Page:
Hopefully they will get released.

Yes, other people keep on asking, as there is an increasing demand. The band, a friend said, I know a drummer and a bass player, and we got together in 2014. From there, there is just one band member left who is sitting right behind me, which is Gerald, the drummer. The drum's were what I worried about the most, as I still feel like a drummer.

How do you find a drummer to play in your band when you are primarily a drummer yourself?

I got the feeling that if I could play with another drummer, then I would be able to play with other people. There were certain reasons why other band members left, or it didn't work. One thing was people did not, on first, listen to the music, realise how complicated the music is, as it has so many hook lines. Most people concentrate on the vocals, they concentrate on the hook lines, but when you get deeper into the arrangement, you realise nothing is repeating. The bass and the bass drum are always combining. They all have to learn a lot of stuff, which I very much appreciate.

It is so much easier when you compose it yourself, because you already have it in your head. They have to learn all the stuff I'm doing. What we tend to do is arrange things a little differently, so it works with the band. They all love the way it sounds on the album, so they want to get as close as possible to the original. The one very important thing is that we are all friends, and the newer members have a great chemistry, so we don't feel like a KariBow cover band. They feel involved in the process, which will make it much easier for me in the future to get them involved in the studio productions.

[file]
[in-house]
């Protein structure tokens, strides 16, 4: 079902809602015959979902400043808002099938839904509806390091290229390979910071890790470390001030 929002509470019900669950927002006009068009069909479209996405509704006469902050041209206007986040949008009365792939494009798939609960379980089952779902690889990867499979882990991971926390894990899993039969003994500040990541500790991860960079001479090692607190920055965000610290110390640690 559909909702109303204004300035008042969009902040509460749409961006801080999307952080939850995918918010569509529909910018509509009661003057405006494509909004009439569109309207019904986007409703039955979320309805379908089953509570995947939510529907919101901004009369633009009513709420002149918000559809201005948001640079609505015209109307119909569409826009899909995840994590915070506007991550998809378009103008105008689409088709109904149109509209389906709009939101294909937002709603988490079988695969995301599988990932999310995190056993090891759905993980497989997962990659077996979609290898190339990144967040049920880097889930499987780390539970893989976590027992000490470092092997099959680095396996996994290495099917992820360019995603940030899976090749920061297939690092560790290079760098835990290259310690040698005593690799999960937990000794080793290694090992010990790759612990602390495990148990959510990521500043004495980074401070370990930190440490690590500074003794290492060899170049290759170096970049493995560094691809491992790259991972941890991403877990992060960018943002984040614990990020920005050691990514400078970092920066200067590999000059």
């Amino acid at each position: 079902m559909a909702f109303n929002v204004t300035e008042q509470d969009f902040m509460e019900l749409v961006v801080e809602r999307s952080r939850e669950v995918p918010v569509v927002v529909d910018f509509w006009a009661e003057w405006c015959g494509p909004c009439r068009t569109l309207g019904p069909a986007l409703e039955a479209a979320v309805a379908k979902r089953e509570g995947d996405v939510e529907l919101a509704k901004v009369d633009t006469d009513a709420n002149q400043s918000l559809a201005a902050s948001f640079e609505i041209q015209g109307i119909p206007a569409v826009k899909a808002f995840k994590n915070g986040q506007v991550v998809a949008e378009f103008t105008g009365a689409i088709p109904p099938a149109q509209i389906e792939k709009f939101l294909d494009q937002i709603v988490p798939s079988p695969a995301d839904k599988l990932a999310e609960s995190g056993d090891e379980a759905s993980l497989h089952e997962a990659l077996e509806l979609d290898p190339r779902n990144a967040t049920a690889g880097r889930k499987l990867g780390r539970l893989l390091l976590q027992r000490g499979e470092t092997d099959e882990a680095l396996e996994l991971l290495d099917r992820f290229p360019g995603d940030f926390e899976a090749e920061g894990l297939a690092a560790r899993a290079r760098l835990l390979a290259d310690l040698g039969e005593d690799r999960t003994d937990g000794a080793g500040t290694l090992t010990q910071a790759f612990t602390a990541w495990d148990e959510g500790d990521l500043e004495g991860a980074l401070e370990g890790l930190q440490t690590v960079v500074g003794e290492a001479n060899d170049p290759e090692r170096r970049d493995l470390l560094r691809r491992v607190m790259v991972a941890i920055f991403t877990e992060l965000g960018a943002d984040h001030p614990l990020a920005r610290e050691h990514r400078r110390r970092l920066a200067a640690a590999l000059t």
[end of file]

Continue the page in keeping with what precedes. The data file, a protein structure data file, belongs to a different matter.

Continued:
Is that the way forward for KariBow?

I have been inviting guests from all over the world, which is a step forward for me. Take Micheal Sadler, it was an honour to work with him, I have been a Saga fan from 14, then this guy is singing on my album. I had to get used to his voice because I got so used to working on my own, and then he sang a vocal line which was a little different from how I had sung it before. But then I got used to it and now I think it is much better than how I sang it.

For me it is a learning process, and I have begun to open up, but I am not at the point where I invite the band to play the whole of the songs. It's step by step, piece by piece.

It appears you like to be in total control of a recording project. Do you have anyone you let hear your music before it is complete; a critical friend so to speak?

For me it is very complicated. I have a very organic way of composing. I always do it when I am on my own. I keep switching instruments all the time. When I have an idea I record the drums, then I record the bass and it flows, it's very organic. For me it feels artificial to stop in the middle, as I always have ideas. My problem is I never have no ideas. I don't know what it feels like to be bored. There is so much stuff in my music that I have to learn how to reduce it, which I hope I managed on the last album. Now, when I am not quite sure of an idea, I go and ask the band, or band members, which begins getting them into the process. It is a learning process for me until, for me, a song comes alive. That's the moment when I think that's really great. I want it like this.

Photo from KariBow press kit, used by kind permission

The new/old album. What made you decide the time was right to re-record Supernatural Foe? Was it almost a cathartic exercise after recording MOnuMENTO?